Kate Crawford is a very excellent Australian academic and researcher in the world of technology and AI. It’s been a few years since I first spotted her use of the phrase “digital phrenology” but the idea really struck me again with her latest piece in Nature.

AI is generating reports, insights and guidance that is given the assumed air of Truth greater than we mere humans could have come up with… but how often is that just reading the tea leaves with no real foundation beyond some assumptions attached to an algorithm?

We dig into these questions a lot when it comes to matters of bias. Race, gender, education, postcode. But what about wider questions of ‘sentiment tracking’ and ‘productivity assessment’?

Even our belief that AI is now so good at predicting our desires that it shows us the perfect ad at the right moment. I’ve often struggled to argue against that idea myself because sometimes it feels so uncanny, but like noticing the clock at 11:21 (hi X-Files nerds) or 13:37 (hi gamer friends) we need to consider all those other ads we scrolled past that we didn’t notice because they weren’t so ‘perfect’.

Giving AI too much credit is a big issue that needs to be considered in the mix of how we improve the ethical structures around its use. If it isn’t as good as we’re told it is, why is it allowed to play such a big role in parts of our lives?

The EU is considering a draft proposal that looks at banning algorithms and AI from many areas of our social lives. But experts question the vague and loose definitions – if you’re going to pass big laws, you need to get them right. It’s hard to come back to them again a second time to fix the mistakes.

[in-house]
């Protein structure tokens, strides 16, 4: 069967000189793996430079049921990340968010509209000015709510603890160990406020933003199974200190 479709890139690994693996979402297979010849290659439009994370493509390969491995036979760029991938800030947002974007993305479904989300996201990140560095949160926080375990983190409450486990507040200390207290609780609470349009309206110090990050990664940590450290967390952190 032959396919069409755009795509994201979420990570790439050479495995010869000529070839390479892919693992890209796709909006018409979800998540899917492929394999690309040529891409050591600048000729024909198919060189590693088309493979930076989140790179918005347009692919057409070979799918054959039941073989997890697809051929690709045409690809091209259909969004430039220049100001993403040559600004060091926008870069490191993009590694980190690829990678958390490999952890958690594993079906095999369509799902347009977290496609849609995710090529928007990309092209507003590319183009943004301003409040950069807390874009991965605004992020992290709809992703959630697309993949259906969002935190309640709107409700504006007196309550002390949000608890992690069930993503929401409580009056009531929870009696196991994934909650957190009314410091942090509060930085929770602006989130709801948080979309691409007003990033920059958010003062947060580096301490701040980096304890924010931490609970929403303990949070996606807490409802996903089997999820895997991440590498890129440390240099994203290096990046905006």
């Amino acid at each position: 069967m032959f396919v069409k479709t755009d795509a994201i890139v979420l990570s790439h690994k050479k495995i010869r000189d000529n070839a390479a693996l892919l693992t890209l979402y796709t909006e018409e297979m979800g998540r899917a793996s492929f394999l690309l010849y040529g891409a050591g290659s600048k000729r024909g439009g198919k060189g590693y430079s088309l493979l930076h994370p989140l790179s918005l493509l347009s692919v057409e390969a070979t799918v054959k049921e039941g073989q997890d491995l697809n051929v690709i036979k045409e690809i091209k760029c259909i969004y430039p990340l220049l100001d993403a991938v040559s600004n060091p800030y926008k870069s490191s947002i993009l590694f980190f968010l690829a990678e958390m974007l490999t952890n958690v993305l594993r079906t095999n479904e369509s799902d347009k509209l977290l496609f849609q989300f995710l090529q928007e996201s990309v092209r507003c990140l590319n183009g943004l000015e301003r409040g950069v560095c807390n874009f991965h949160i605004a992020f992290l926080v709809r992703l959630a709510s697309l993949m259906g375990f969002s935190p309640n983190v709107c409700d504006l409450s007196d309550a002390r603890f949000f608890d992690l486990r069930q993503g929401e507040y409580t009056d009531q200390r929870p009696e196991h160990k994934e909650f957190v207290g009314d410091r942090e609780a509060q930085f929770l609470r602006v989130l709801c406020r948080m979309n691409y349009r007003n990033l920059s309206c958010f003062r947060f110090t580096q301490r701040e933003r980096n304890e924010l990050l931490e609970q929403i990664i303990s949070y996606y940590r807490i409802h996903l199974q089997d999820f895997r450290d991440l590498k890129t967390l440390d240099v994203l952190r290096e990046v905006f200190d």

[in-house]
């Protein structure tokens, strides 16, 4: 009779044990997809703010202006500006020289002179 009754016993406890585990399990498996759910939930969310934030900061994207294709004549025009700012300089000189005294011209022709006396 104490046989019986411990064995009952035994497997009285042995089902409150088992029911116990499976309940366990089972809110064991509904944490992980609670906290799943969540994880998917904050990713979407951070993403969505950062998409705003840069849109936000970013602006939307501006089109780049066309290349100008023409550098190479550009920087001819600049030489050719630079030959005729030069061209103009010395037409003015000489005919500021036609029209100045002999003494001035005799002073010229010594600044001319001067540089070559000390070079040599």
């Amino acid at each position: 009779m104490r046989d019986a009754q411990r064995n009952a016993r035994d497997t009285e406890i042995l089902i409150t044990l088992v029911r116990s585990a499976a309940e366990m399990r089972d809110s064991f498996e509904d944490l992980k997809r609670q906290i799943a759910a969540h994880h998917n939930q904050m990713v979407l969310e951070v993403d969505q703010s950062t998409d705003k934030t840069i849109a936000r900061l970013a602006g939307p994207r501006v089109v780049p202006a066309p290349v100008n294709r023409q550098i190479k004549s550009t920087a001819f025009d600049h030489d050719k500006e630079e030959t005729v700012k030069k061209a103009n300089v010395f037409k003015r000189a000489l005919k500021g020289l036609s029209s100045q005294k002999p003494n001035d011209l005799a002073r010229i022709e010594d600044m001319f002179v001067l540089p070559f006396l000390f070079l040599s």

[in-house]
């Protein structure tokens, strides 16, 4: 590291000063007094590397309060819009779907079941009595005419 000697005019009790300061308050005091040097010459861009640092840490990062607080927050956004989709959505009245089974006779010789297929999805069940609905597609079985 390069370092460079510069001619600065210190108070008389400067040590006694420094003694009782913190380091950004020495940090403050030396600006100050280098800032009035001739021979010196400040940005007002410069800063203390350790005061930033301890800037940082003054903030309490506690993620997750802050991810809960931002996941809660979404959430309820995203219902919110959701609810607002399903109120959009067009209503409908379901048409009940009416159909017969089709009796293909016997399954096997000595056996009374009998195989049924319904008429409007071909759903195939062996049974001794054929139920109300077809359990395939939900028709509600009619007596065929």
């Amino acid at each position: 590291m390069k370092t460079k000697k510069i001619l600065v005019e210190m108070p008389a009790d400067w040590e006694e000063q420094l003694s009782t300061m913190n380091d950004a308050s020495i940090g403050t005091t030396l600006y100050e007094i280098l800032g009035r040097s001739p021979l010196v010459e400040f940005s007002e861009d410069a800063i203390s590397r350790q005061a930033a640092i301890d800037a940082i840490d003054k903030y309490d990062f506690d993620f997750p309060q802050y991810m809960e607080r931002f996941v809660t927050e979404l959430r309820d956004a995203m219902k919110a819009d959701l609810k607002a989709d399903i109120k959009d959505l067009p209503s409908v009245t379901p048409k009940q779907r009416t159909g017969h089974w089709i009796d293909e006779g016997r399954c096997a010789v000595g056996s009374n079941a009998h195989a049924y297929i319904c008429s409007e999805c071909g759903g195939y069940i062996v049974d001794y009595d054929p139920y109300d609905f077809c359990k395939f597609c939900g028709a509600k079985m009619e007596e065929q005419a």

But hey, they have a draft. They’re considering how to rein in what’s already impacting deeply on our lives in an entirely unregulated fashion.

We need to stop thinking that the data holds all the secrets to our inner workings. Digital bumps on the skull are not where the truth lies.

It’s wildly dangerous to let businesses and governments make massive decisions on how the world works because an algorithm told them so.

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Time to regulate AI that interprets human emotions

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Strong Bad Emails and Homestar Runner videos will always be funny

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'What Drives Us', a documentary about rock bands whose earliest tours were made by van

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Watch a master Japanese printmaker at work: unintentional relaxing ASMR

Today we can appreciate Japanese woodblock prints from sizable online archives whenever we like, and even download them for ourselves. Before the internet, how many chances would we have had even to encounter such works of art in the course of life?

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